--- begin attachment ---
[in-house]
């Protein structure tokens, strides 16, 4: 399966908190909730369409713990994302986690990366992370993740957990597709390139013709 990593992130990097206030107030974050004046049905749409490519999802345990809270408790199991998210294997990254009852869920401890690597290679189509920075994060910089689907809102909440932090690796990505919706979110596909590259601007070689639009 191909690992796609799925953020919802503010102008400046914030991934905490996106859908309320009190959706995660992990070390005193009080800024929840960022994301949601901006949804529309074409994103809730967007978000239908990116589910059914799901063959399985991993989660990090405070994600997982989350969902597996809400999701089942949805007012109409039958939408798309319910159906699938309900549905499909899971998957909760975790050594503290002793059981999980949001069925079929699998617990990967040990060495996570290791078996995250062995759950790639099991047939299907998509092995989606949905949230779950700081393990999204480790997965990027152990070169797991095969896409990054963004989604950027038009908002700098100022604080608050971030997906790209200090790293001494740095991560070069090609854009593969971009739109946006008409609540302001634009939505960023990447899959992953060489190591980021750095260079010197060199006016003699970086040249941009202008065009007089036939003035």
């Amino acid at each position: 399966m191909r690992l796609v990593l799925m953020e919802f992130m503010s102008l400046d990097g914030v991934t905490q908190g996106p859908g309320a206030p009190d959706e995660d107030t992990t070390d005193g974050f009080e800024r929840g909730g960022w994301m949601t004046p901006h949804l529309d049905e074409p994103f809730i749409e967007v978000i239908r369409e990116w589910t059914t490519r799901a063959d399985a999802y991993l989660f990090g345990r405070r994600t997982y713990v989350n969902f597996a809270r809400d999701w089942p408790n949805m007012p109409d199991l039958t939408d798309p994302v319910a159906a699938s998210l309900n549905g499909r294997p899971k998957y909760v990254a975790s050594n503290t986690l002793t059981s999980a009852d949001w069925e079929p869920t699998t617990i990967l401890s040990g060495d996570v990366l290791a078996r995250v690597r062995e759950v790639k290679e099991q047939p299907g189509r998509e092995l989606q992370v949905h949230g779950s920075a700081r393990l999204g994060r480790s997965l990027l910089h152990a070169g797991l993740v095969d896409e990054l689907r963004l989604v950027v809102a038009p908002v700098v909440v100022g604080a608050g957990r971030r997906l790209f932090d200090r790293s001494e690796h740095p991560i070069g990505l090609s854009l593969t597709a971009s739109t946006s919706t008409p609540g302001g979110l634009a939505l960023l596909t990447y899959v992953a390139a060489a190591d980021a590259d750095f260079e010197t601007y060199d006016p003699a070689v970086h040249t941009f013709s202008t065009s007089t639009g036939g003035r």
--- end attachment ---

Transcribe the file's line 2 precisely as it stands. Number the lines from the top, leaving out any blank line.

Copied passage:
């Protein structure tokens, strides 16, 4: 399966908190909730369409713990994302986690990366992370993740957990597709390139013709 990593992130990097206030107030974050004046049905749409490519999802345990809270408790199991998210294997990254009852869920401890690597290679189509920075994060910089689907809102909440932090690796990505919706979110596909590259601007070689639009 191909690992796609799925953020919802503010102008400046914030991934905490996106859908309320009190959706995660992990070390005193009080800024929840960022994301949601901006949804529309074409994103809730967007978000239908990116589910059914799901063959399985991993989660990090405070994600997982989350969902597996809400999701089942949805007012109409039958939408798309319910159906699938309900549905499909899971998957909760975790050594503290002793059981999980949001069925079929699998617990990967040990060495996570290791078996995250062995759950790639099991047939299907998509092995989606949905949230779950700081393990999204480790997965990027152990070169797991095969896409990054963004989604950027038009908002700098100022604080608050971030997906790209200090790293001494740095991560070069090609854009593969971009739109946006008409609540302001634009939505960023990447899959992953060489190591980021750095260079010197060199006016003699970086040249941009202008065009007089036939003035």